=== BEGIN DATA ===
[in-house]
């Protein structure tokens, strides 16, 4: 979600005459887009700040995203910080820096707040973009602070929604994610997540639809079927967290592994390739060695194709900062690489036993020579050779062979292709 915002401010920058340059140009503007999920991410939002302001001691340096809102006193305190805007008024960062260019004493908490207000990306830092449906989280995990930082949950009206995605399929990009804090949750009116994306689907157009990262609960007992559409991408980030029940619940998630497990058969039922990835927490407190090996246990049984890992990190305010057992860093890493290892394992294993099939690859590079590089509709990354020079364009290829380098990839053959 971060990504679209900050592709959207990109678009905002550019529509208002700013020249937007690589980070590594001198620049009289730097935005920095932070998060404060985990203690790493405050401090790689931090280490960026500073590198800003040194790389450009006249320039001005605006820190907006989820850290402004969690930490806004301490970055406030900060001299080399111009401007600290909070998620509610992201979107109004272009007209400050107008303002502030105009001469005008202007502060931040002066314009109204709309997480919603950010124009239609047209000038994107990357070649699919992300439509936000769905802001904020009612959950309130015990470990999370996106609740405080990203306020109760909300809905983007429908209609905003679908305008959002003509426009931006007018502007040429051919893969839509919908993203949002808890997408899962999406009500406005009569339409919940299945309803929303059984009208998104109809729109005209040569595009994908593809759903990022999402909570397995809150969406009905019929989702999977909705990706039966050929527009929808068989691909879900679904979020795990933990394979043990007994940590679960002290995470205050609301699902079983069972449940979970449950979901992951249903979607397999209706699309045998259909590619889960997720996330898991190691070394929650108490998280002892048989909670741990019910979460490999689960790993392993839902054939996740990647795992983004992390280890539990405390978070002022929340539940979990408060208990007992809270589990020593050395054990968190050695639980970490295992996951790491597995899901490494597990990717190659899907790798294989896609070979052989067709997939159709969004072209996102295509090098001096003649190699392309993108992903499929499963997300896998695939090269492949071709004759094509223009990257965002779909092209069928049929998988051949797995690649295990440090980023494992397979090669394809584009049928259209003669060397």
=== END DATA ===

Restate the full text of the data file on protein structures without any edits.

[in-house]
């Protein structure tokens, strides 16, 4: 979600005459887009700040995203910080820096707040973009602070929604994610997540639809079927967290592994390739060695194709900062690489036993020579050779062979292709 915002401010920058340059140009503007999920991410939002302001001691340096809102006193305190805007008024960062260019004493908490207000990306830092449906989280995990930082949950009206995605399929990009804090949750009116994306689907157009990262609960007992559409991408980030029940619940998630497990058969039922990835927490407190090996246990049984890992990190305010057992860093890493290892394992294993099939690859590079590089509709990354020079364009290829380098990839053959 971060990504679209900050592709959207990109678009905002550019529509208002700013020249937007690589980070590594001198620049009289730097935005920095932070998060404060985990203690790493405050401090790689931090280490960026500073590198800003040194790389450009006249320039001005605006820190907006989820850290402004969690930490806004301490970055406030900060001299080399111009401007600290909070998620509610992201979107109004272009007209400050107008303002502030105009001469005008202007502060931040002066314009109204709309997480919603950010124009239609047209000038994107990357070649699919992300439509936000769905802001904020009612959950309130015990470990999370996106609740405080990203306020109760909300809905983007429908209609905003679908305008959002003509426009931006007018502007040429051919893969839509919908993203949002808890997408899962999406009500406005009569339409919940299945309803929303059984009208998104109809729109005209040569595009994908593809759903990022999402909570397995809150969406009905019929989702999977909705990706039966050929527009929808068989691909879900679904979020795990933990394979043990007994940590679960002290995470205050609301699902079983069972449940979970449950979901992951249903979607397999209706699309045998259909590619889960997720996330898991190691070394929650108490998280002892048989909670741990019910979460490999689960790993392993839902054939996740990647795992983004992390280890539990405390978070002022929340539940979990408060208990007992809270589990020593050395054990968190050695639980970490295992996951790491597995899901490494597990990717190659899907790798294989896609070979052989067709997939159709969004072209996102295509090098001096003649190699392309993108992903499929499963997300896998695939090269492949071709004759094509223009990257965002779909092209069928049929998988051949797995690649295990440090980023494992397979090669394809584009049928259209003669060397």